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Energy-Efficient Air Conditioners

Air conditioner technology has advanced exponentially since the first residential models were introduced in 1914.  New models are even more advanced than those installed 10 years ago, and with advancements being made every day, you need the best equipment with the most knowledgable technicians.

Carrier has been at the forefront of home comfort innovation since 1902! We at Moore Mechanical are proud to be a Carrier Factory Authorized Dealer.  We take pride in not just meeting but exceeding those standards of Carrier for service. We love helping our customers find the best energy-efficient Carrier air conditioner for their needs.

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Understanding Air Conditioner Efficiency

Every air conditioner has a Seasonal Energy Efficiency Ratio (SEER) rating.

A simple description of SEER is:

SEER = (Total cooling output over a cooling season) / (Total energy output over a cooling season)

The higher the rating, the more energy-efficient the air conditioner is. But the air conditioner that’s right for your home won’t always be the one with the highest SEER rating. The size and age of your home, how it is sited, and more, all need to be factored into the decision. Your Moore Mechanical AC tech can analyze your household needs and help you determine which energy-efficient Carrier air conditioner will best meet your needs.

If you’re interested in investing in a high SEER rating air conditioner, call Moore Mechanical at 925-307-6479 or contact us online with questions!

Energy Efficient Air Conditioners from Carrier

Carrier’s air conditioners have SEER ratings from 13-21.

Carrier Infinity® Series Air Conditioners

The quietest, most efficient Carrier air conditioners are part of the Infinity® series.

  • Infinity® 21 – With a two-stage compressor, the Infinity 21 keeps your home at its ultimate comfort level while running in low stage the majority of the time, which adds to its energy savings. The Infinity 21 is also one of Carrier’s quietest-running air conditioners.
  • Infinity® 19VS – Featuring variable-speed compression that can run at as low as 25% capacity, the 19VS maintains low humidity and even temperatures while saving energy.
  • Infinity® 17 – The 17 is ENERGY STAR® qualified in all sizes, sharing the high efficiency and humidity control of the Infinity® models above (when managed by the Infinity control).
  • Infinity® 17 Coastal – The 17 Coastal was designed to resist damage from harsh salt air and comes with an exclusive seacoast warranty.
  • Infinity® 16 – ENERGY STAR® qualified in all sizes, the 16 is ideal for the East Bay’s balmy summers. Its single-stage scroll compressor and quiet operation provide peak comfort and enjoyment.

Carrier Performance™ Series Air Conditioners

Carrier’s Performance™ series boasts dependable air conditioners in trim sizes that perform like champs.

  • Performance™ 17 – Two-stage compression provides quiet operation and superior humidity control. The 17 is ENERGY STAR® qualified in all sizes.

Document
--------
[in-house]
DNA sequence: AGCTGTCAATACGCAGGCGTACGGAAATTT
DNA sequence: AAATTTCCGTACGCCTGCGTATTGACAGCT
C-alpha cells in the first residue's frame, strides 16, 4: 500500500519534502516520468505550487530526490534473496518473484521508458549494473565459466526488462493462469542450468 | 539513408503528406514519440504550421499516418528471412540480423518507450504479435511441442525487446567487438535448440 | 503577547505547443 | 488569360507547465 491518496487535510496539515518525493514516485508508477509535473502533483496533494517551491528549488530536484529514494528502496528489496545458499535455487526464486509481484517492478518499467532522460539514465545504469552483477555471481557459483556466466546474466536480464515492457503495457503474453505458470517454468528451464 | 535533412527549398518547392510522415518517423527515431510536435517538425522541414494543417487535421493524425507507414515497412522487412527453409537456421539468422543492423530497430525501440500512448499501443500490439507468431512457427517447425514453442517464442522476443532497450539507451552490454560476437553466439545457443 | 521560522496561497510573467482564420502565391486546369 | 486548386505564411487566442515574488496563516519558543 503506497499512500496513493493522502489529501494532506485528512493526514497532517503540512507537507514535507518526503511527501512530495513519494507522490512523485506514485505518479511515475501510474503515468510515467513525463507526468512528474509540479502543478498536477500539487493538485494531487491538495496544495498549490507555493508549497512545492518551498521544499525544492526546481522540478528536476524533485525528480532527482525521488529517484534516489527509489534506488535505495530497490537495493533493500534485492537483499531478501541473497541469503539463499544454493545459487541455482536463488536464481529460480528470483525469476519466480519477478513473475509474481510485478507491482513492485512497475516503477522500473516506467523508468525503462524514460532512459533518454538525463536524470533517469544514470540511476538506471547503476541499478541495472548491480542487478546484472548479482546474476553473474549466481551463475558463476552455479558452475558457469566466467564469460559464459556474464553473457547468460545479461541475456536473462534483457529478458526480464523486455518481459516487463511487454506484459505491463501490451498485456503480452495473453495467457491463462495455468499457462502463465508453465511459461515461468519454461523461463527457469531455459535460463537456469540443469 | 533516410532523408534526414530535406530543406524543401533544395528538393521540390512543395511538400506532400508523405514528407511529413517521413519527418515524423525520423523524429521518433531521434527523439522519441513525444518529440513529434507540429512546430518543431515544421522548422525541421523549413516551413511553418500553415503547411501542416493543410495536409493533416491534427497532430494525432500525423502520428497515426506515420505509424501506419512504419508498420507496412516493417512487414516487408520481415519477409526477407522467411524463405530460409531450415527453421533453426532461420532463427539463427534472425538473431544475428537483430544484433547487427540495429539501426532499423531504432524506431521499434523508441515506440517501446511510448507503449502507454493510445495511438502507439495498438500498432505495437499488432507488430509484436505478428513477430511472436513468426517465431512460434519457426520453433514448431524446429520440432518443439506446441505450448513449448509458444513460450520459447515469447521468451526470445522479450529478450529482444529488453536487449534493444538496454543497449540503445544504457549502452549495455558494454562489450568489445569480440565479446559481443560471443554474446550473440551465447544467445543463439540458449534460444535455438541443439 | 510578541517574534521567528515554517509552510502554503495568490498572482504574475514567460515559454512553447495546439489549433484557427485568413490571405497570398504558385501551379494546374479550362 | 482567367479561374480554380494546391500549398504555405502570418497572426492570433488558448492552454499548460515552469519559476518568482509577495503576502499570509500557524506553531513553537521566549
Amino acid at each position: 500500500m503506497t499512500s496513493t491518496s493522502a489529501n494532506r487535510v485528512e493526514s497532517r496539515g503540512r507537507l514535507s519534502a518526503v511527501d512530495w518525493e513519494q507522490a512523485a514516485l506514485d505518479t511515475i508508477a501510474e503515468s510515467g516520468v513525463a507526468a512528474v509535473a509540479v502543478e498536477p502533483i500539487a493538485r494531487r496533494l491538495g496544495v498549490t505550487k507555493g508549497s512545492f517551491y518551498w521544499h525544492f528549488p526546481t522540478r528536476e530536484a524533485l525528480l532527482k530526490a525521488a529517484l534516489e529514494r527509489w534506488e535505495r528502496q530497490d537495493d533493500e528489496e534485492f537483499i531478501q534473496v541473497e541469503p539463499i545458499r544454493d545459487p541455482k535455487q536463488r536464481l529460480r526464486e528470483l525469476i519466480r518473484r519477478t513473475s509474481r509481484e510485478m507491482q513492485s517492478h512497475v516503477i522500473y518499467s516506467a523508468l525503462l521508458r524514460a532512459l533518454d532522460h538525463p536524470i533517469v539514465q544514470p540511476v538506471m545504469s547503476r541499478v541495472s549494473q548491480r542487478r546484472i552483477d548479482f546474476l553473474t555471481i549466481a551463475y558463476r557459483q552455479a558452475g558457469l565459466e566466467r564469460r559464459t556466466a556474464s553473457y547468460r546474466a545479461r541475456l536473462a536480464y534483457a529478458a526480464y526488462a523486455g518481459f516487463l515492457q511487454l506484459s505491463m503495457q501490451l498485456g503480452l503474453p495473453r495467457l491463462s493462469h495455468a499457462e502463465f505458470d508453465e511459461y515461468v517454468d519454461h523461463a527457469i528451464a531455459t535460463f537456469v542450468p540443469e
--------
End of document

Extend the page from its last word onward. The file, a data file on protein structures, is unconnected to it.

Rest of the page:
• Performance™ 16 – ENERGY STAR® qualified, the 16’s single-stage scroll compressor and WeatherArmor™ Ultra protection make it a smart buy with a promise of long-term energy savings.
  • Performance™ 13 – Economical and powerful, the 13 boasts a compressor sound blanket, WeatherArmor™ Ultra protection, and Puron® refrigerant that doesn’t damage the earth’s ozone layer.
  • Performance™ 14 – This stackable unit is perfect for multifamily buildings. With a sound level as low as 68 decibels and a 10-year parts limited warranty, the 14 will suit diverse applications.
  • Performance™ 13 Compact – Just as the name says, this slim unit was designed for smaller spaces. Another stackable option, the 13 Compact, features a single-stage operation and a filter system that protects the indoor space from moisture and contaminants.

Carrier Comfort™ Series Air Conditioners

The Comfort™ Series features Carrier’s most economical air conditioners.

  • Comfort™ 16 (24AAA6) – Quiet and capable, this little powerhouse has WeatherArmor™ Ultra protection and Puron® refrigerant that doesn’t damage the ozone layer.
  • Comfort™ 16 (24ABC6) – This unit is ENERGY STAR® qualified in all sizes. Its single-stage scroll compressor and WeatherArmor™ Ultra protection give it a lot to offer.
  • Comfort™ 15 – With a contaminant-battling filter system and a SEER rating of up to 14, this unit works hard while costing less.
  • Comfort™ 14 – This economical model offers quieter operation, a SEER rating of up to 14, and a 10-year parts limited warranty.
  • Comfort™ 13 – Featuring our non-ozone-depleting Puron® refrigerant, single-stage operation, and a 10-year parts limited warranty, the 13 provides even comfort at a low price point.

With Moore Mechanical, we can install an energy-efficient air conditioner. Give us a call at 925-307-6479 or contact us online with questions!

Energy-Efficient Air Conditioners in the East Bay


We are proud to serve our friends and neighbors in the East Bay, including Dublin, Pleasanton, Livermore, Fremont, and the surrounding areas. If you need repairs or a replacement for your energy-efficient air conditioning unit, we can do that for you as well! To have continuous protection for your HVAC systems along with other benefits, become a member of our Comfort Protection Club to start receiving priority status on services!

Ready to start taking advantage of an energy-efficient air conditioner? Call Moore Mechanical at 925-307-6479. Or contact us online with questions!